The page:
What could be sweeter than to win a league title in wrestling? How’s about winning four titles during an illustrious prep career?
Such was the case for Konawaena’s Alexandra Aoki as the senior won her fourth Big Island Interscholastic Federation wrestling title on Saturday at Keaau while adding layers of icing to her super sweet season.
Aoki, who has not lost a match to a BIIF competitor in more than three years, special day became even more special when her younger brother, Sage Aoki, won the boys 108 weight class.
“This was my last year of high school wrestling so it was our goal to both win at BIIF’s,” Alexandra Aoki said.
Aoki has dominated the league at 103 the past four seasons and during the finals on Saturday pinned Kealakehe’s Mindy Lorance in 58 seconds of the first period to maintain her supremacy.
“I did it today for my dad, Mark,” she said. “It is also Coach Wally’s (Nakashima) last year as head coach and Sage and I wanted to win it for him too.”
Sage Aoki wasted little time in his championship match against Kealakehe’s Ralph Ortega. Aoki opened with several head slaps, and then caught his opponent off guard for an opening period take down before pinning him with 51.3 seconds left in the first period.
“I had a branch modified where I grabbed his arm and flipped him over,” Aoki said of his pin.
Moments after his match the brother and sister were seen on the sidelines embracing each other in their jubilation for reaching their goals.
The Aoki duo is also coached by their father who is a judo sensei and both credit judo with being helpful in their upward spiral in wrestling. Alexandra is a brown belt and Sage carries a purple belt.
Fifty girls and ninety-eight boys representing 11 schools from the Big Island Interscholastic Federation competed during a daylong wrestling tournament at the Keaau High School gym on Saturday to determine who would walk away with individual and team titles.
In the 114 weight class it was Kamehameha’s Justin Hirae going against Laupahoehoe’s Lucky Baun in the championship match.
Hirae came into the title bracket as the two time BIIF title holder and wasted little time getting the first take down and a quick 2-0 lead.
The private school Warrior caught Baun out of position and went for a cradle move.
“I was head hunting and pinned him in a Cadillac,” Hirae said of his third BIIF title.
Hirae’s only loss this season came at the hands of Sage Aoki when the Wildcat was bumped up to the higher weight class earlier in the season.
At the 130 class Kealakehe’s Dillon Cortes took on Keaau’s Jesse Huihui in a battle between two scrappy wrestlers.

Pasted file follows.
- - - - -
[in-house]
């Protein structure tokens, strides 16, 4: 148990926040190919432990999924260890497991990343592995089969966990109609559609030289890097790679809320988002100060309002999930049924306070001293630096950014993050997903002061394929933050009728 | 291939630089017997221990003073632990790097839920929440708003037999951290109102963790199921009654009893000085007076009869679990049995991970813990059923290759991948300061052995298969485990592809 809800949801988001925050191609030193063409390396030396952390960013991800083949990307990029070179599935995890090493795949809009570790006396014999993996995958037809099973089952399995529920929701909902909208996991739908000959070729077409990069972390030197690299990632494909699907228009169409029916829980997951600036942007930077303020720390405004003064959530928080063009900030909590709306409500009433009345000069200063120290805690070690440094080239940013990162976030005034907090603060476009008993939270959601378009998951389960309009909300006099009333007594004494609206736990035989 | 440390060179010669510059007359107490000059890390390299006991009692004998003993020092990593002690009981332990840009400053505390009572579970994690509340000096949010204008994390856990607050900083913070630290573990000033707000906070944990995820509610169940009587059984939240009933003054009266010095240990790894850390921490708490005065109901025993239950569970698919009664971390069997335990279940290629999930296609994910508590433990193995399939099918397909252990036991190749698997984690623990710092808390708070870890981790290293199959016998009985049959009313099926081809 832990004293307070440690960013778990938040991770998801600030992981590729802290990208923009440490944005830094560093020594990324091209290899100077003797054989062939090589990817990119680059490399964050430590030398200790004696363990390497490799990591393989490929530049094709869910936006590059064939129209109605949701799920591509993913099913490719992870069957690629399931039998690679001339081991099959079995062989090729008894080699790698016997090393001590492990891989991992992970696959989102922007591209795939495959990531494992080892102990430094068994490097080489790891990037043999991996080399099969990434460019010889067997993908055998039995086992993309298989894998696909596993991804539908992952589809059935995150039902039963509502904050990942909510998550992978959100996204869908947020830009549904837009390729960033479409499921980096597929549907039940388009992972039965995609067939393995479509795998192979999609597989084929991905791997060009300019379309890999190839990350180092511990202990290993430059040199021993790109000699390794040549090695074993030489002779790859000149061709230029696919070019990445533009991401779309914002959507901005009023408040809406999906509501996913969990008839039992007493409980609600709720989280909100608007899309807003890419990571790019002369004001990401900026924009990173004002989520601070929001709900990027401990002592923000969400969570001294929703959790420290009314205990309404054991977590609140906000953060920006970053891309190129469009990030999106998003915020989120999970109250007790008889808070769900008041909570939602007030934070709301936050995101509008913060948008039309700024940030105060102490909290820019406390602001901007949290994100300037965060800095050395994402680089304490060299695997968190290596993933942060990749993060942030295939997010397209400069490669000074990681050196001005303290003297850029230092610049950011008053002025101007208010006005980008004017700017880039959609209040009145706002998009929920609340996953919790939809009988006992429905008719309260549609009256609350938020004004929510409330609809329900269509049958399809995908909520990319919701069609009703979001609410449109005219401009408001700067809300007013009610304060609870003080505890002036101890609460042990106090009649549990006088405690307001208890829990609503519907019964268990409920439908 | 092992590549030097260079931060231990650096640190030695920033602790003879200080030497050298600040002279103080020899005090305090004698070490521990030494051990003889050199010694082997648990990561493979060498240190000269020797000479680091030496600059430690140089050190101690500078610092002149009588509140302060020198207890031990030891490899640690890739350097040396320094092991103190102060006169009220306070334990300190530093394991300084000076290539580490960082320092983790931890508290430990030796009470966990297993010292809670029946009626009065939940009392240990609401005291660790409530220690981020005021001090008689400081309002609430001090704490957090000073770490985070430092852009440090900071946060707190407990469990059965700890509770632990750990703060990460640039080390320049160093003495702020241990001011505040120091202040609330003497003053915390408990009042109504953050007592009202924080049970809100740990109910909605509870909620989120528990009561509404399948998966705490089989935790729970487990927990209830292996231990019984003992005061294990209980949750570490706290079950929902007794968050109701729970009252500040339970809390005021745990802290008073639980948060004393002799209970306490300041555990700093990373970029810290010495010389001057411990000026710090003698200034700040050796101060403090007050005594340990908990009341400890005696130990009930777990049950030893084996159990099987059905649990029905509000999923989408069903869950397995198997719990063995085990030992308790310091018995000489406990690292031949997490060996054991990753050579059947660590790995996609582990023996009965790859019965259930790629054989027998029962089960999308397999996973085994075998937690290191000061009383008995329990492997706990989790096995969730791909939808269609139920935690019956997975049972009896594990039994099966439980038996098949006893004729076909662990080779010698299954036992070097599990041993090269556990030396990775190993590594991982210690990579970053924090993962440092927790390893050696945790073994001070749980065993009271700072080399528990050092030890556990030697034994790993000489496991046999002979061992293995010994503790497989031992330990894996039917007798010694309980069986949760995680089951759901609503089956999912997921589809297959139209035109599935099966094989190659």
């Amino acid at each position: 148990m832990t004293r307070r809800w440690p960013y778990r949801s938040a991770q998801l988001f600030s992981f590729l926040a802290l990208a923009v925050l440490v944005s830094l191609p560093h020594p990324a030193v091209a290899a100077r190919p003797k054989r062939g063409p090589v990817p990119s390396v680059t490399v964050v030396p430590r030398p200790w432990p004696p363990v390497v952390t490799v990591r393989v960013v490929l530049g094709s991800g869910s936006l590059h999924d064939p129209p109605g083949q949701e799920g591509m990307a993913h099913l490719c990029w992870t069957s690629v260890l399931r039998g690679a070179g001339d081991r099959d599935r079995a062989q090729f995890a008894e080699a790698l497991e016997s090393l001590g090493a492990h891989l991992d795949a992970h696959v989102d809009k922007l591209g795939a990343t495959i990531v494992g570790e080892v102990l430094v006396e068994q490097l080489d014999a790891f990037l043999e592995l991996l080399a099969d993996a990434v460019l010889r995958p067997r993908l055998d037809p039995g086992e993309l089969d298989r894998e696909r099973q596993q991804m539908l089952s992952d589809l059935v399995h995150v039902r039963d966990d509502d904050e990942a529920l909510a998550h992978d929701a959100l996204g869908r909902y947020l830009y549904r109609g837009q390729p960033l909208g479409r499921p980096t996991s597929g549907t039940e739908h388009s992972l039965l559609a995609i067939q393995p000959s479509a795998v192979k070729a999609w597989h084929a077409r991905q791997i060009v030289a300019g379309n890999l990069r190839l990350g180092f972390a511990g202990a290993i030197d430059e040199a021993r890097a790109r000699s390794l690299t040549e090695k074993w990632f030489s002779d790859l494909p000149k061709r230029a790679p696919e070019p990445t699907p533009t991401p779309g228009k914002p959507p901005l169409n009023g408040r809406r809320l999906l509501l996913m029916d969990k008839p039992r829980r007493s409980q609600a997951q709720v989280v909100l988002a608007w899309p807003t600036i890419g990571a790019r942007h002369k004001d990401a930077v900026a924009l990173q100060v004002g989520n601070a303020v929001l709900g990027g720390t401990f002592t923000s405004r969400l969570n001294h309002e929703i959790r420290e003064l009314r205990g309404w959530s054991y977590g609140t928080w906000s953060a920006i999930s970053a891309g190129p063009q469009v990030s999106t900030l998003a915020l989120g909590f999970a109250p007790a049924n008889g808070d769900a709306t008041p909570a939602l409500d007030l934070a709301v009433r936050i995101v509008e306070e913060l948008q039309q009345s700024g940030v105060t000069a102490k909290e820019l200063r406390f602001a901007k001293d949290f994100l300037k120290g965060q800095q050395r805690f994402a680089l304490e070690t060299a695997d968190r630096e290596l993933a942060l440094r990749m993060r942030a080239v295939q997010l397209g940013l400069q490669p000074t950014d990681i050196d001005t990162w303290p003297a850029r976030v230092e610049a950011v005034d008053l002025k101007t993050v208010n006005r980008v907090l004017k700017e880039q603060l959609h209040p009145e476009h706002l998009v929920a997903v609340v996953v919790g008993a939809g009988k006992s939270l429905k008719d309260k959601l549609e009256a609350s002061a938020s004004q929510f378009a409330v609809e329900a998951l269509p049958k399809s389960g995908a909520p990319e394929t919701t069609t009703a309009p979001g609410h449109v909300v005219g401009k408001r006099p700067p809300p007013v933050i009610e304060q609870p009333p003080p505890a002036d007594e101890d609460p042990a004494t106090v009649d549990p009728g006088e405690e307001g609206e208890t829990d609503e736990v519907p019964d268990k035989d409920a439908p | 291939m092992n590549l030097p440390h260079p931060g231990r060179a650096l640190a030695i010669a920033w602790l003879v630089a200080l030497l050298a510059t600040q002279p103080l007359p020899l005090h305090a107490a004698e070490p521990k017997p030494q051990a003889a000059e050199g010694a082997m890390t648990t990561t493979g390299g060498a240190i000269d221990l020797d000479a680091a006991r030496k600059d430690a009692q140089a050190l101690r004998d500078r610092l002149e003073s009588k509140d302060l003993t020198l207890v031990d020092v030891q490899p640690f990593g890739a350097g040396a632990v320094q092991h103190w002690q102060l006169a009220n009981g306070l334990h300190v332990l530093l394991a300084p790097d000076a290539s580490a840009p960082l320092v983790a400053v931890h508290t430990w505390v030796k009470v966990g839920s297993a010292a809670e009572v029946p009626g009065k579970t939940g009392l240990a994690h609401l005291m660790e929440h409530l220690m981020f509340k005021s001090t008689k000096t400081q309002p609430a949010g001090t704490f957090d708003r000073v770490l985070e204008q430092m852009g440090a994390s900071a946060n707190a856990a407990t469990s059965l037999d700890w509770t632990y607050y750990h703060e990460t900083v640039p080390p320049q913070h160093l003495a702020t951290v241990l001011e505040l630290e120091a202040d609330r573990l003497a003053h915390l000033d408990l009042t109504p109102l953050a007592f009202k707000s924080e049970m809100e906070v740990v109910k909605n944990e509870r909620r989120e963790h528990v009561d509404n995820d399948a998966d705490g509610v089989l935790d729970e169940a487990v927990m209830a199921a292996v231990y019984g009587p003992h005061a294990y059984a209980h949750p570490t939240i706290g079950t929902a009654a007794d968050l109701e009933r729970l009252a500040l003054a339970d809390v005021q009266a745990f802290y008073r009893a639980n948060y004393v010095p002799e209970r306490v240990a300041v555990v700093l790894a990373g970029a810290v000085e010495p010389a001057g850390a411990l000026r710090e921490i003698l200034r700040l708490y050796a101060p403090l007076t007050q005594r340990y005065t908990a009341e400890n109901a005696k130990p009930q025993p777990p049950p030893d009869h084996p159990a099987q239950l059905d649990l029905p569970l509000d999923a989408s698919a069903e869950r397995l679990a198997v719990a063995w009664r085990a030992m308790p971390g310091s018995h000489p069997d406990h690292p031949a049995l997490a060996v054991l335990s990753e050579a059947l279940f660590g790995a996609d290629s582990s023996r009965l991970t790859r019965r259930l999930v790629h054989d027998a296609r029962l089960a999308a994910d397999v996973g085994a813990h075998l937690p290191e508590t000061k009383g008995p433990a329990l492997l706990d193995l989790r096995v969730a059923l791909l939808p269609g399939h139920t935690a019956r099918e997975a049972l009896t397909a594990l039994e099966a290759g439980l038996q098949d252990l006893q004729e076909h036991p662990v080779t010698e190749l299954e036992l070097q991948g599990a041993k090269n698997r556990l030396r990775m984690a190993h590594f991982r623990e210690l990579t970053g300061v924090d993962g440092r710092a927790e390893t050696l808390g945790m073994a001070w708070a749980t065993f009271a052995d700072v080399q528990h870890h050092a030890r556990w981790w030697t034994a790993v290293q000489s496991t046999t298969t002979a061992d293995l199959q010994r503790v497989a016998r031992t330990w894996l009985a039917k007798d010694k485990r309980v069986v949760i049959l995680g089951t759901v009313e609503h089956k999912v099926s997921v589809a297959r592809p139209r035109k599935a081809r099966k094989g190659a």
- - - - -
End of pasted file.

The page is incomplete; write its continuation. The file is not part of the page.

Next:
The match was a stalemate during the first period as neither could gain the advantage, but Cortes began to open things up late in the 2nd period to gain a 5-0 lead and never looked back.
Cortes won 8-0 and claimed his first BIIF title.
“It feels great,” the senior Waverider said. “I wanted to give it my all this year and it paid off. I needed to push the pace against Jesse (Huihui) which is just what I did.”
A pair of upsets took place when Honokaa’s Jade Perreira pinned Kamehameha’s Pomai Pohina in the girls 140 class and Waiakea’s Kawika Nihoa got past Hawaii Preps Bronson Kobayashi at the boys 145.
Perreira had fallen behind on points during the 3rd period against Pohina by a score of 8-4. With time running out it looked like Pohina had the match in hand, but Perreira reversed the situation by getting Pohina in a chicken wing, half-nelson, and the pin.
“My coach (Dan Whetstone) was yelling at me during the match saying he wanted the pin,” Perreira said. “I never wrestled her before and I didn’t know what to expect, but I knew she was good.”
For the boys it was Warrior Kawika Nihoa upsetting defending BIIF champ and previously unbeaten Ka Makani Bronson Kobayashi.
Both boys were equal throughout the three periods of wrestling and needed to go into overtime when Nihoa claimed the first take down in and the BIIF title.
“This match had to see who had the biggest heart,” Nihoa said after the match. “My coaches pushed me hard to get this far. Winning is all about heart, standing up to pressure and getting a lot of support.”
Kealakehe came into the championships as the defending team title holders for the boys and girls but faced stiff competition from the Honokaa and Kamehameha.
The private school Warriors managed to fill all 11 girl’s weight classes which gave them an advantage in claiming the overall team title.
“I’m really happy for our girls,” third year head coach Marlon Miller said. “I’ve been preaching all year that I want to fry some bigger fish and to focus on the state championship.”
Miller was quick to point out that no outer island team has ever won a state title wrestling and that he’d like to see Kamehameha-Hawaii break that streak.
The Kamehameha girls had seven of their 11 girl’s make it into the title matches which three of them taking BIIF crowns.
“We have 14 of our 16 girls returning next year and I’m real excited about that,” Miller said.
For the boys team crown Kealakehe filled 12 of the 14 divisions leaving vacancies in the 160 and 189 weight classes, but having enough firepower and depth to repeat.
“One of our goals for the year was to win the BIIF team title,” ‘Rider coach Michael Ciotti said. “Another one of our goals is to do well at states and to peak for that tournament.”
“We’re really happy for the kids and we’re pleased that we could repeat by winning the boy’s team championship,” Ciotti said.